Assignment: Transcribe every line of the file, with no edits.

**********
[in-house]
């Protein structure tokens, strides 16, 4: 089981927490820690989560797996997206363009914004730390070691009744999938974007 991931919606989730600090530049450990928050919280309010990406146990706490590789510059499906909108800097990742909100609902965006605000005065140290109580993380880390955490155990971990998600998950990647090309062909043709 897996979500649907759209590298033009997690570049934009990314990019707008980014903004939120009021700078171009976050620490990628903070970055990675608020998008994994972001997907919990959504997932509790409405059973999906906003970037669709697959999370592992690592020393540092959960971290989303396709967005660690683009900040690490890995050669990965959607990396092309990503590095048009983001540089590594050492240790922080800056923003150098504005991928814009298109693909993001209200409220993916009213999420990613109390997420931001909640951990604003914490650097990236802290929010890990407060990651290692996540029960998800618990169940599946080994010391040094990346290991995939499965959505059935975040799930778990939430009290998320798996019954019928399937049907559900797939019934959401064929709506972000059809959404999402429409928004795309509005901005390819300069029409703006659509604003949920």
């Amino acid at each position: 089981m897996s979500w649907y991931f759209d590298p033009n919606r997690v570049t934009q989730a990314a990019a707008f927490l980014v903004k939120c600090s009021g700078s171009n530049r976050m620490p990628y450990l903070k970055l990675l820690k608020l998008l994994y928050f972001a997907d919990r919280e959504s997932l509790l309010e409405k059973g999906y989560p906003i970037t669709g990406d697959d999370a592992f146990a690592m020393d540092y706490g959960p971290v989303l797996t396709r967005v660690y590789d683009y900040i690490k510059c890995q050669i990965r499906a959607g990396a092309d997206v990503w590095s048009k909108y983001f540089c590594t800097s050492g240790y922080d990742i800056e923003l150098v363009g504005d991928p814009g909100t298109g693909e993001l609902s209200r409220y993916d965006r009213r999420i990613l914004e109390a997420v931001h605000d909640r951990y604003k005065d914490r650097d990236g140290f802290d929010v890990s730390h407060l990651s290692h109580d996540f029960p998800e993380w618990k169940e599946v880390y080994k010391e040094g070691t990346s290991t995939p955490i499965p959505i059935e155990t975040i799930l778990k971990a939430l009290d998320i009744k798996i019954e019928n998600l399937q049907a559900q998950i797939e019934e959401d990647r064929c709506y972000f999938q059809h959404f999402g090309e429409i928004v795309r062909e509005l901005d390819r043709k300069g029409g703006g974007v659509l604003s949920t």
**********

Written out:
[in-house]
């Protein structure tokens, strides 16, 4: 089981927490820690989560797996997206363009914004730390070691009744999938974007 991931919606989730600090530049450990928050919280309010990406146990706490590789510059499906909108800097990742909100609902965006605000005065140290109580993380880390955490155990971990998600998950990647090309062909043709 897996979500649907759209590298033009997690570049934009990314990019707008980014903004939120009021700078171009976050620490990628903070970055990675608020998008994994972001997907919990959504997932509790409405059973999906906003970037669709697959999370592992690592020393540092959960971290989303396709967005660690683009900040690490890995050669990965959607990396092309990503590095048009983001540089590594050492240790922080800056923003150098504005991928814009298109693909993001209200409220993916009213999420990613109390997420931001909640951990604003914490650097990236802290929010890990407060990651290692996540029960998800618990169940599946080994010391040094990346290991995939499965959505059935975040799930778990939430009290998320798996019954019928399937049907559900797939019934959401064929709506972000059809959404999402429409928004795309509005901005390819300069029409703006659509604003949920």
């Amino acid at each position: 089981m897996s979500w649907y991931f759209d590298p033009n919606r997690v570049t934009q989730a990314a990019a707008f927490l980014v903004k939120c600090s009021g700078s171009n530049r976050m620490p990628y450990l903070k970055l990675l820690k608020l998008l994994y928050f972001a997907d919990r919280e959504s997932l509790l309010e409405k059973g999906y989560p906003i970037t669709g990406d697959d999370a592992f146990a690592m020393d540092y706490g959960p971290v989303l797996t396709r967005v660690y590789d683009y900040i690490k510059c890995q050669i990965r499906a959607g990396a092309d997206v990503w590095s048009k909108y983001f540089c590594t800097s050492g240790y922080d990742i800056e923003l150098v363009g504005d991928p814009g909100t298109g693909e993001l609902s209200r409220y993916d965006r009213r999420i990613l914004e109390a997420v931001h605000d909640r951990y604003k005065d914490r650097d990236g140290f802290d929010v890990s730390h407060l990651s290692h109580d996540f029960p998800e993380w618990k169940e599946v880390y080994k010391e040094g070691t990346s290991t995939p955490i499965p959505i059935e155990t975040i799930l778990k971990a939430l009290d998320i009744k798996i019954e019928n998600l399937q049907a559900q998950i797939e019934e959401d990647r064929c709506y972000f999938q059809h959404f999402g090309e429409i928004v795309r062909e509005l901005d390819r043709k300069g029409g703006g974007v659509l604003s949920t």